Archive | jury trial

Friday, October 11th, 2019

Internally inconsistent verdict on a single count (involving a single defendant) requires dismissal

It is long settled that inconsistency between or among counts of conviction is not a ground for dismissal. See, e.g., Dunn v. United States, 284 U.S. 390, 393 (1932); and United States v. Powell, 469 U.S. 57, 61-69 (1984). The same rule applies to jury verdicts that are inconsistent as to different defendants in a joint trial. See United States v. Dotterweich, 320 U.S. 277, 279 (1943). As the Supreme Court broadly stated in Rivera v. Harris, 454 U.S. 339, 345-46 (1981), the jury possesses “the unreviewable power [] to return a verdict of not guilty for impermissible reasons” and “[i]nconsistency in a verdict is not a sufficient reason for setting it aside.”

None of those cases, however, concerned a verdict that is internally inconsistent as to the same count and the same defendant. The Second Circuit recently encountered that situation in United States v. Janine

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Categories: charge, jury, jury charge, jury trial, verdict

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Friday, October 29th, 2010

No Angry Men

Portolatin v. Graham, No. 07-1599-pr (2d Cir. October 18, 2010) (en banc)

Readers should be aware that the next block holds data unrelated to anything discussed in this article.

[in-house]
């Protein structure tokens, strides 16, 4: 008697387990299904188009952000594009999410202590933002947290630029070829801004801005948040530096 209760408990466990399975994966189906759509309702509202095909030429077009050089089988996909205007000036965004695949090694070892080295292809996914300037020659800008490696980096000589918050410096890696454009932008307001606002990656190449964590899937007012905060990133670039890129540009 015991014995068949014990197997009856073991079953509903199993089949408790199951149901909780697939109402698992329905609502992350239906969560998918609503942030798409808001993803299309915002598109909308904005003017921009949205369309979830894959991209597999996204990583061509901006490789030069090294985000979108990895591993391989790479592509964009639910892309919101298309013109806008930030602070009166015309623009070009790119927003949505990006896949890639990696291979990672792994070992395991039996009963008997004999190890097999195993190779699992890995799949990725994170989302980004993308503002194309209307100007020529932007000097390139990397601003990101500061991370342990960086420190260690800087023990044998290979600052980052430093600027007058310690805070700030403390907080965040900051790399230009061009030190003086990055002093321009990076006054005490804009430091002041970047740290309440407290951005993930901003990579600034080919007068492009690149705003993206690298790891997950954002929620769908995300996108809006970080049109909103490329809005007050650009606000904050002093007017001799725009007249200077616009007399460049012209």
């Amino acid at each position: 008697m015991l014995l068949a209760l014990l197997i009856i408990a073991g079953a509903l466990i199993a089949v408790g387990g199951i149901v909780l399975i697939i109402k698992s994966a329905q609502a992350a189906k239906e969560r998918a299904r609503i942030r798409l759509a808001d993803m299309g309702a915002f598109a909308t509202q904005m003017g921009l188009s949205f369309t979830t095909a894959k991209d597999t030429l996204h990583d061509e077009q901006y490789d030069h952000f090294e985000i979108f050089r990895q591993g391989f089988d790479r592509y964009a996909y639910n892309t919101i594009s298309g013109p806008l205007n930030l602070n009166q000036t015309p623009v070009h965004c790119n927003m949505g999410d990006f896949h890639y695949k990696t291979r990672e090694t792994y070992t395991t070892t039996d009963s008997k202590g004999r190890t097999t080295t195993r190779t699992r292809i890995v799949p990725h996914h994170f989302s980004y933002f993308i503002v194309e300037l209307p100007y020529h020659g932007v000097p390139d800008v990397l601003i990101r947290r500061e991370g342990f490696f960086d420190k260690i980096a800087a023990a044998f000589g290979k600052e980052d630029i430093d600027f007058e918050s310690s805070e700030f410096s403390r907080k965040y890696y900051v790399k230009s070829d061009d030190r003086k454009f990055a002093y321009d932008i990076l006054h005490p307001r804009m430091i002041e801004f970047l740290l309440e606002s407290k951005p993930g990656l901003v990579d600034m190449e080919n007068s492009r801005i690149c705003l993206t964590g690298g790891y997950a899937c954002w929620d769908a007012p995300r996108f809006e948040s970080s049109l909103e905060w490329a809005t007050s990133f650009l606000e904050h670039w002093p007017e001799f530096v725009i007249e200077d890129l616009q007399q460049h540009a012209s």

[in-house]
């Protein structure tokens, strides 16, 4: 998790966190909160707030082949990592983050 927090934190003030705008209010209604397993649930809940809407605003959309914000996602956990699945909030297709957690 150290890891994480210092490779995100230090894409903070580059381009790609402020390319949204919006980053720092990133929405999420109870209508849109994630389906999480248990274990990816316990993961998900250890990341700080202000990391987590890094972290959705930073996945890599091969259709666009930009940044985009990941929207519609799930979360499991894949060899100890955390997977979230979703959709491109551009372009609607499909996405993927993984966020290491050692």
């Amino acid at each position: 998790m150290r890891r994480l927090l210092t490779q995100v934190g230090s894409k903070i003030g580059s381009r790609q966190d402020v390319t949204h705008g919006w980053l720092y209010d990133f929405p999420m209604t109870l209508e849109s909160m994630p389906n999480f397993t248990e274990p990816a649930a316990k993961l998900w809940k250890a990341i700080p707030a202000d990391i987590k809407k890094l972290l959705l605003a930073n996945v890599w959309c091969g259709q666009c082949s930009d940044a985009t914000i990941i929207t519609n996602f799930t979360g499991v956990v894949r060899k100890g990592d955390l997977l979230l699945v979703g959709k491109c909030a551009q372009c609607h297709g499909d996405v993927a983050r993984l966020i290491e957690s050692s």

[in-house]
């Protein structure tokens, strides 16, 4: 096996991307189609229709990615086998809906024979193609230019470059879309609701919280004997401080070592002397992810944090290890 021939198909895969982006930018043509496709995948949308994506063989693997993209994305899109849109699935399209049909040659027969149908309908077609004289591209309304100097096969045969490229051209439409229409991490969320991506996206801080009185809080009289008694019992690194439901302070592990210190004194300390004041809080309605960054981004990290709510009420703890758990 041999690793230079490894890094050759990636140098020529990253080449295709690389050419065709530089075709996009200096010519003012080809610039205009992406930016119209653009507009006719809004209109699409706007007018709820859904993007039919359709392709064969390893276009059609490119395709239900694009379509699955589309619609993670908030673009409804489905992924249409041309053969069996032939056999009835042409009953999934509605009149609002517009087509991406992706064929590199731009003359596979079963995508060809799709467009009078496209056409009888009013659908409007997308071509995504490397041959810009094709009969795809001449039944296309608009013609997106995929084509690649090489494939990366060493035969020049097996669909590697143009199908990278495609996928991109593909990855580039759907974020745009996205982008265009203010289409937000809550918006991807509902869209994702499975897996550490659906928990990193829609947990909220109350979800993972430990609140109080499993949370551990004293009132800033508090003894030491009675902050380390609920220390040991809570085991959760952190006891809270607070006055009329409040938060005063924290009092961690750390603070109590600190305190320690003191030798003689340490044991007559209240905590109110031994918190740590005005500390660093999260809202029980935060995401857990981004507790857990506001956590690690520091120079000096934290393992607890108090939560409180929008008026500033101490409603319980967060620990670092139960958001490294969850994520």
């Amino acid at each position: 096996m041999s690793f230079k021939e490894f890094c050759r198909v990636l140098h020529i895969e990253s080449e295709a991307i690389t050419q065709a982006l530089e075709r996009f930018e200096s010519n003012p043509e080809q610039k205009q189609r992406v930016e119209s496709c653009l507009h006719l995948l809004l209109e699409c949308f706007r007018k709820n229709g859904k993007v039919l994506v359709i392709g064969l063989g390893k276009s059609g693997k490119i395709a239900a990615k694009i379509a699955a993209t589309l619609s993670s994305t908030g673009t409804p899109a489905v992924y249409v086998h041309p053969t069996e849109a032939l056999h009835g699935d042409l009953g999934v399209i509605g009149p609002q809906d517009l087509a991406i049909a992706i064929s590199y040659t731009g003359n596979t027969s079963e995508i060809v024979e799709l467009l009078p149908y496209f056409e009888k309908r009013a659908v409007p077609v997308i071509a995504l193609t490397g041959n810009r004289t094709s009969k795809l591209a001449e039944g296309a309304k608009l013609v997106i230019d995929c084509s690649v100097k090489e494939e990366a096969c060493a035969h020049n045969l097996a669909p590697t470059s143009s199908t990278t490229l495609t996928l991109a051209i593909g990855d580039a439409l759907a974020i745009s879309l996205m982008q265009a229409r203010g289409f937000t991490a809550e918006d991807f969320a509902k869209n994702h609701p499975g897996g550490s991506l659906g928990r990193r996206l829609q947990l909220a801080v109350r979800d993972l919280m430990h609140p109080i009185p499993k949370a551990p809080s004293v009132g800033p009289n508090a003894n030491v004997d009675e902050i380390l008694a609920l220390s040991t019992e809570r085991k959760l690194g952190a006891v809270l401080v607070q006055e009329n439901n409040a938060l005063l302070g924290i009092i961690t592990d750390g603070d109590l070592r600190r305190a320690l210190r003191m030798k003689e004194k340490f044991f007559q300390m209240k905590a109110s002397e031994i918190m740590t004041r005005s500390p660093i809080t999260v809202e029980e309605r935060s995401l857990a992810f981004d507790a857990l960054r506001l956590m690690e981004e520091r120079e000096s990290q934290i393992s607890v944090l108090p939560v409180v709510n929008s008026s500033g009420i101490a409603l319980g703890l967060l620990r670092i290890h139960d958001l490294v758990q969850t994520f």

Earlier this year, a Second Circuit panel held that New York’s persistent felony offender (PFO) statute violated the right to a jury trial under Apprendi. See The Persistents of Apprendi, posted April 9, 2010. In this en banc opinion, authored by Judge Wesley, the full court changed course and held that the PFO scheme does not, in fact, violate Apprendi. The members of the original panel, along with Judge Pooler, dissented.
The PFO scheme provides for dramatic sentencing enhancements for certain recidivists, and those that are deemed PFO’s can be subject to a sentence far greater than statutory maximum they would otherwise face. Application of the PFO statute is a two-step process. The first step requires the prosecution to prove that the defendant has two or more qualifying prior felonies. Once this is

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Categories: Apprendi, jury trial, recidivism, Uncategorized

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